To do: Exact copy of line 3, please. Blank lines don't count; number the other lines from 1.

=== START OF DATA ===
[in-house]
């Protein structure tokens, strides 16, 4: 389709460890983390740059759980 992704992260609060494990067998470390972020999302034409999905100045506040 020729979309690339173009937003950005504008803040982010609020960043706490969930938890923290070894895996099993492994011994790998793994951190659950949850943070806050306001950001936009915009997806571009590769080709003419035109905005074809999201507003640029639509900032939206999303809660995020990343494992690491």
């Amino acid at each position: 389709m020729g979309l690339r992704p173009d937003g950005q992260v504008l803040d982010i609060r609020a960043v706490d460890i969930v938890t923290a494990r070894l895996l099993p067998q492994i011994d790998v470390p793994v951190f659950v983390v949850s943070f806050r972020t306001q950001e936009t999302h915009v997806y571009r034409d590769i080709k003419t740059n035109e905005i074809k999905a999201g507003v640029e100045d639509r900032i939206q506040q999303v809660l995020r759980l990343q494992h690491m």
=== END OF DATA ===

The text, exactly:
């Amino acid at each position: 389709m020729g979309l690339r992704p173009d937003g950005q992260v504008l803040d982010i609060r609020a960043v706490d460890i969930v938890t923290a494990r070894l895996l099993p067998q492994i011994d790998v470390p793994v951190f659950v983390v949850s943070f806050r972020t306001q950001e936009t999302h915009v997806y571009r034409d590769i080709k003419t740059n035109e905005i074809k999905a999201g507003v640029e100045d639509r900032i939206q506040q999303v809660l995020r759980l990343q494992h690491m």